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Faith-based & Community Initiatives

Topics of Interest


The President's Prisoner Re-entry Initiative (PRI)
Federal Bureau of Prisons Residential Re-entry Centers
Federal Bureau of Prisons Residential Reentry Pilot Program (Life Connections)
Project Safe Neighborhoods
Federal Bureau of Prisons Chaplaincy Program
Protecting Inmates and Safeguarding Communities
The Serious and Violent Offender Re-Entry Initiative
Weed and Seed

The President's Prisoner Re-entry Initiative (PRI)

In January 2004, President Bush proposed a four-year, $300 million initiative to reduce recidivism and help returning inmates contribute to their communities.  PRI harnesses the resources and experience of faith-based and community organizations in providing newly released prisoners with job training and placement services, transitional housing, and voluntary mentoring support.  Through the Initiative, the Federal government, including the Department of Justice, administers programs designed to give ex-offenders a second chance to become productive citizens.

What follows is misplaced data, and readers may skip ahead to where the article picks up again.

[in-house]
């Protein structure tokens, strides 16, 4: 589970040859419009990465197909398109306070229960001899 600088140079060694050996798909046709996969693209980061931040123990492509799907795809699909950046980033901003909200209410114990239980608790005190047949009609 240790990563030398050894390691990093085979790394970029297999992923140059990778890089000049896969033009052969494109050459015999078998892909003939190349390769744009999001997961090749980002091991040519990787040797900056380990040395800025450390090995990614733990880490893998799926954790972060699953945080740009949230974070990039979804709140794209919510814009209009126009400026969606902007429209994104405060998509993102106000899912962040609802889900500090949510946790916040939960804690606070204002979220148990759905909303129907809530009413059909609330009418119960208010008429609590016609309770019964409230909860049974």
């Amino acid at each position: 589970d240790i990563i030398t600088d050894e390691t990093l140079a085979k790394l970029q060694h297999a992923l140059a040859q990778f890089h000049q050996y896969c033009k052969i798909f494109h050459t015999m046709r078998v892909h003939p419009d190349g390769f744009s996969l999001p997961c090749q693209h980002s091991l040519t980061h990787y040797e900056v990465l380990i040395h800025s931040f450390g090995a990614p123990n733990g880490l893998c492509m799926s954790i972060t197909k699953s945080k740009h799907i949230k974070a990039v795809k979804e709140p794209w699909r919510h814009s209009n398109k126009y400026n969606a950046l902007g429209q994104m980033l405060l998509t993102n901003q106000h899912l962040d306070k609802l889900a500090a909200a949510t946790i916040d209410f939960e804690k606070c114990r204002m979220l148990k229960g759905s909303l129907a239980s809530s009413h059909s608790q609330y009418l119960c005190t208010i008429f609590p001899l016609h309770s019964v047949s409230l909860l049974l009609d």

• The United States Department of Labor is the lead federal agency on the President's Prisoner Re-Entry Initiative. Click here to learn more about program opportunities for faith-based and other community organizations. Grant funding opportunities through the Department of Labor are available here.
Federal Bureau of Prisons Residential Re-entry Centers

The Federal Bureau of Prisons contracts with Residential Re-entry Centers (RRCs), also known as halfway houses, to provide assistance to inmates who are nearing release. RRCs provide a structured, supervised environment and counseling, job placement, and other services. A prisoner re-entry program, RRC helps inmates to gradually rebuild their ties to the community and facilitate supervising offenders' activities during this readjustment phase. An important component of the RRC program is transitional drug abuse treatment for inmates who have completed residential substance abuse treatment while confined in a Bureau institution. Click here to learn more about the RRC program.